Research Interests

  • Gene Regulatory Networks 
  • Evolutionary Developmental Biology
  • Development of Marine Invertebrates, esp. molluscs, annelids and echinoderms


  • Mount Holyoke College, MA, B.A. Biology
  • U.C. Berkeley, CA, PhD, Molecular and Cell Biology

Recent Publications

Henry, JQ, Lyons DC, Perry KJ, Osborne CC.  2017.  Establishment and Activity of the D Quadrant Organizer in the Marine Gastropod Crepidula fornicata.. Developmental Biology.
Lyons, DC, Perry KJ, Henry JQ.  2017.  Morphogenesis along the animal-vegetal axis: fates of primary quartet micromere daughters in the gastropod Crepidula fornicata. Bmc Evolutionary Biology. 17 AbstractWebsite

Background: The Spiralia are a large, morphologically diverse group of protostomes (e.g. molluscs, annelids, nemerteans) that share a homologous mode of early development called spiral cleavage. One of the most highly-conserved features of spiralian development is the contribution of the primary quartet cells, 1a-1d, to the anterior region of the embryo (including the brain, eyes, and the anterior ciliary band, called the prototroch). Yet, very few studies have analyzed the ultimate fates of primary quartet sub-lineages, or examined the morphogenetic events that take place in the anterior region of the embryo. Results: This study focuses on the caenogastropod slipper snail, Crepidula fornicata, a model for molluscan developmental biology. Through direct lineage tracing of primary quartet daughter cells, and examination of these cells during gastrulation and organogenesis stages, we uncovered behaviors never described before in a spiralian. For the first time, we show that the 1a(2)-1d(2) cells do not contribute to the prototroch (as they do in other species) and are ultimately lost before hatching. During gastrulation and anterior-posterior axial elongation stages, these cells cleavage-arrest and spread dramatically, contributing to a thin provisional epidermis on the dorsal side of the embryo. This spreading is coupled with the displacement of the animal pole, and other pretrochal cells, closer to the ventrally-positioned mouth, and the vegetal pole. Conclusions: This is the first study to document the behavior and fate of primary quartet sub-lineages among molluscs. We speculate that the function of 1a(2)-1d(2) cells (in addition to two cells derived from 1d(12), and the 2b lineage) is to serve as a provisional epithelium that allows for anterior displacement of the other progeny of the primary quartet towards the anterior-ventral side of the embryo. These data support a new and novel mechanism for axial bending, distinct from canonical models in which axial bending is suggested to be driven primarily by differential proliferation of posterior dorsal cells. These data suggest also that examining sub-lineages in other spiralians will reveal greater variation than previously assumed.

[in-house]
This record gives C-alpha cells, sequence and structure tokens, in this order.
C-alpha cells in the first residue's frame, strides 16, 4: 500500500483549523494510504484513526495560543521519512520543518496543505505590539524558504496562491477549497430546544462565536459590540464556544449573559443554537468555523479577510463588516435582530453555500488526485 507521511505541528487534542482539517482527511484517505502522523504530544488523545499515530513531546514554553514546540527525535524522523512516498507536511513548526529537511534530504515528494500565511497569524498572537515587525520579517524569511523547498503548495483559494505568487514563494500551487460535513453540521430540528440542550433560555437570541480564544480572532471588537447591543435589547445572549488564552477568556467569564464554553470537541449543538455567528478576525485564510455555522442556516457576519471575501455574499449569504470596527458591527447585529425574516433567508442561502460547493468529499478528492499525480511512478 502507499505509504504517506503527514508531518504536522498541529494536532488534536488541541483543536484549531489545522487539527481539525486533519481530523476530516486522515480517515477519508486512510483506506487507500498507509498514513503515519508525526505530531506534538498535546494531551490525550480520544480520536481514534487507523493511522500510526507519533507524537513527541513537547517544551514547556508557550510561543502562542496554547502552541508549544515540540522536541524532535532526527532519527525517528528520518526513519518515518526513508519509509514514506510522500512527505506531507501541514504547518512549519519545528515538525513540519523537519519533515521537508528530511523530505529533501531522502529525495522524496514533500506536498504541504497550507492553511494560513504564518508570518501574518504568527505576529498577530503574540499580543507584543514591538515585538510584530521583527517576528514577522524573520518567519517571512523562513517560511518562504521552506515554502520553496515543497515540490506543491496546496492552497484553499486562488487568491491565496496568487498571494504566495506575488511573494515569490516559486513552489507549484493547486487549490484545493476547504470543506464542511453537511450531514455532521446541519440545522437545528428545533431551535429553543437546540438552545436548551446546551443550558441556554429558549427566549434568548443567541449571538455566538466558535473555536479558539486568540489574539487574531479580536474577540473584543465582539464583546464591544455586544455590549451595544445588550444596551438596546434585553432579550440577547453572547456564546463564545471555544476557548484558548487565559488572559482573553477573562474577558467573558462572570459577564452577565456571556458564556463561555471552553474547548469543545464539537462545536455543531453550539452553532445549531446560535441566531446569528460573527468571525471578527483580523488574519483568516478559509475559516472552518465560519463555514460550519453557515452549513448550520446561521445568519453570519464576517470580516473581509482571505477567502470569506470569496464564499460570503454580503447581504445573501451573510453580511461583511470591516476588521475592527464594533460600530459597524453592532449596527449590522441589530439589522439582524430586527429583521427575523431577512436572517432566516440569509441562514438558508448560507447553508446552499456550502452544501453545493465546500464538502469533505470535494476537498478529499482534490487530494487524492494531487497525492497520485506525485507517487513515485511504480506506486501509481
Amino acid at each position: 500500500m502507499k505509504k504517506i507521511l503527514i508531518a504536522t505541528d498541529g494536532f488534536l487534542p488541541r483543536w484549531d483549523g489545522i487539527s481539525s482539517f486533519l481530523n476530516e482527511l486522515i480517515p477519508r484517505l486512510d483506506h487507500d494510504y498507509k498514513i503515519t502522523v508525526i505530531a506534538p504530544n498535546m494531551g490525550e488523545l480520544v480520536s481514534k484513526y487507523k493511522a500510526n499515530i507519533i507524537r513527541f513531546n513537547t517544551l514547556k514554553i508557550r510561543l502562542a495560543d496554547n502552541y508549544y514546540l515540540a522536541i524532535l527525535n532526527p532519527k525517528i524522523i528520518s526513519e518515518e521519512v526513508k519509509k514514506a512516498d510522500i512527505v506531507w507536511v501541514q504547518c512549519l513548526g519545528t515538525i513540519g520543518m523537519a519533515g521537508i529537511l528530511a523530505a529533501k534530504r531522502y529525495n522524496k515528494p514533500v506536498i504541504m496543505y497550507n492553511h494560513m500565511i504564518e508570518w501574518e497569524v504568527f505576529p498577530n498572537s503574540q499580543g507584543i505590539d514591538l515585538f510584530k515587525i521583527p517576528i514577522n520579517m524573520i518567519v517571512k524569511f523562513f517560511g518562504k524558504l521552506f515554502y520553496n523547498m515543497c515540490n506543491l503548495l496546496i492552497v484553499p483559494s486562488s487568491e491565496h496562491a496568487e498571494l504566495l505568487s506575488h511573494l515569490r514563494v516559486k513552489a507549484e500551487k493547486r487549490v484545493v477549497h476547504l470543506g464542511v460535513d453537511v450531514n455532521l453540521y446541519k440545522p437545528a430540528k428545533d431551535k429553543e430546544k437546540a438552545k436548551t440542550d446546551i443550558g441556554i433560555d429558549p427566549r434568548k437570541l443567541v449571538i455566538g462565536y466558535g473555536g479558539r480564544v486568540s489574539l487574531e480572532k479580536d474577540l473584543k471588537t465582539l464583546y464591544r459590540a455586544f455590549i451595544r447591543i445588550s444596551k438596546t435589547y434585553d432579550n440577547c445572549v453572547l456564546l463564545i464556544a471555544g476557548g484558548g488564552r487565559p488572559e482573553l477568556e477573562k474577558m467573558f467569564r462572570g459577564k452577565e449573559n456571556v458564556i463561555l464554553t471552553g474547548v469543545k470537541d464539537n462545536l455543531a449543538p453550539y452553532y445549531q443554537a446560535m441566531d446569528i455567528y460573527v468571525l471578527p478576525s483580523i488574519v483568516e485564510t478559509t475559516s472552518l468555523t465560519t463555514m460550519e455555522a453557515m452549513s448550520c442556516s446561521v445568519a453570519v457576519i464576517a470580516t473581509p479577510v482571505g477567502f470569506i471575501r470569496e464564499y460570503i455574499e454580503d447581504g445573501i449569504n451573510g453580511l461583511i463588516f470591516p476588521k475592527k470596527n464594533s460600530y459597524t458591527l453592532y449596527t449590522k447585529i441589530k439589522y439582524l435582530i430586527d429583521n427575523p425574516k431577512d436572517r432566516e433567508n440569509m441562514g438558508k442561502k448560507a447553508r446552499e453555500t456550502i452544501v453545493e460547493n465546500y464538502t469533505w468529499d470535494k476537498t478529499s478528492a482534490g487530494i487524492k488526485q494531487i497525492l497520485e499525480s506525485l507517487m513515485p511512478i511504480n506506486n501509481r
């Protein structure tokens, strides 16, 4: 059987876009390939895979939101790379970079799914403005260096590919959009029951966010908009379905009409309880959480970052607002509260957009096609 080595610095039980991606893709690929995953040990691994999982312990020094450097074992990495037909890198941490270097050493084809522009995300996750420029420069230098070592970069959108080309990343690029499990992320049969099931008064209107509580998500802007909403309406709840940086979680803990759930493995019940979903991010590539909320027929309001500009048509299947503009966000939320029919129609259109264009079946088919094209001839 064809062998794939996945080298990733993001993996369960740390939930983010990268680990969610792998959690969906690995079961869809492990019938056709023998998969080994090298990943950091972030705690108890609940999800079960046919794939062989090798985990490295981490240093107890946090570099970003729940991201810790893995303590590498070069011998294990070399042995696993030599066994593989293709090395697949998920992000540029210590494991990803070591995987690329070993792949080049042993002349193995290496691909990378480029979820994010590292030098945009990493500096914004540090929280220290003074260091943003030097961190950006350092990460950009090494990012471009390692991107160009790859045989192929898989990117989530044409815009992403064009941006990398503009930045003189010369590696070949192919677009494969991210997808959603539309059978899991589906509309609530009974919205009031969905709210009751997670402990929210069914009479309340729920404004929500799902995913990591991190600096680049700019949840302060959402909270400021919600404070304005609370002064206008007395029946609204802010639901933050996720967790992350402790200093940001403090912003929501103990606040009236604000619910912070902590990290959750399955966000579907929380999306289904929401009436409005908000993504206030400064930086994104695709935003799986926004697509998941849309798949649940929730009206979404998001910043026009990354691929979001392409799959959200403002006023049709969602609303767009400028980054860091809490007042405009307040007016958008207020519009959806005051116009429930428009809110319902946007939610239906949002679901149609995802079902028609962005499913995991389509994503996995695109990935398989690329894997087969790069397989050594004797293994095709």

Henry, JQ, Lesoway MP, Perry KJ, Osborne CC, Shankland M, Lyons DC.  2017.  Beyond the sea: Crepidula atrasolea as a spiralian model system. International Journal of Developmental Biology. 61:479-493. AbstractWebsite

This paper introduces the black-footed slipper snail, Crepidula atrasolea, as a new model for biological studies in the Spiralia. C. atrasolea is a calyptraeid gastropod, and congener of the Atlantic slipper snail, C. fornicata. Like C. fornicata, C. atrasolea shares a sedentary, filter-feeding, protandrous lifestyle, but is preferable as a developmental model because of its short generation time, year-round reproduction, and direct development. In our lab, individuals go from egg to reproductive females in under six months, as compared to an estimated 1-2 years for C. fornicata. Here we provide details for collecting and transporting animals, setting up inland aquaria, and maintaining laboratory colonies of C. atrasolea. We also describe early development, which is similar to that in other calyptraeids. Females brood encapsulated embryos for three weeks, which hatch as "crawl-away" juveniles. We also present a developmental transcriptome for C. atrasolea, covering early cleavage through late organogenesis stages, as a useful tool for future studies of gene expression and function. We provide this information to the broader developmental community to facilitate widespread use of this system.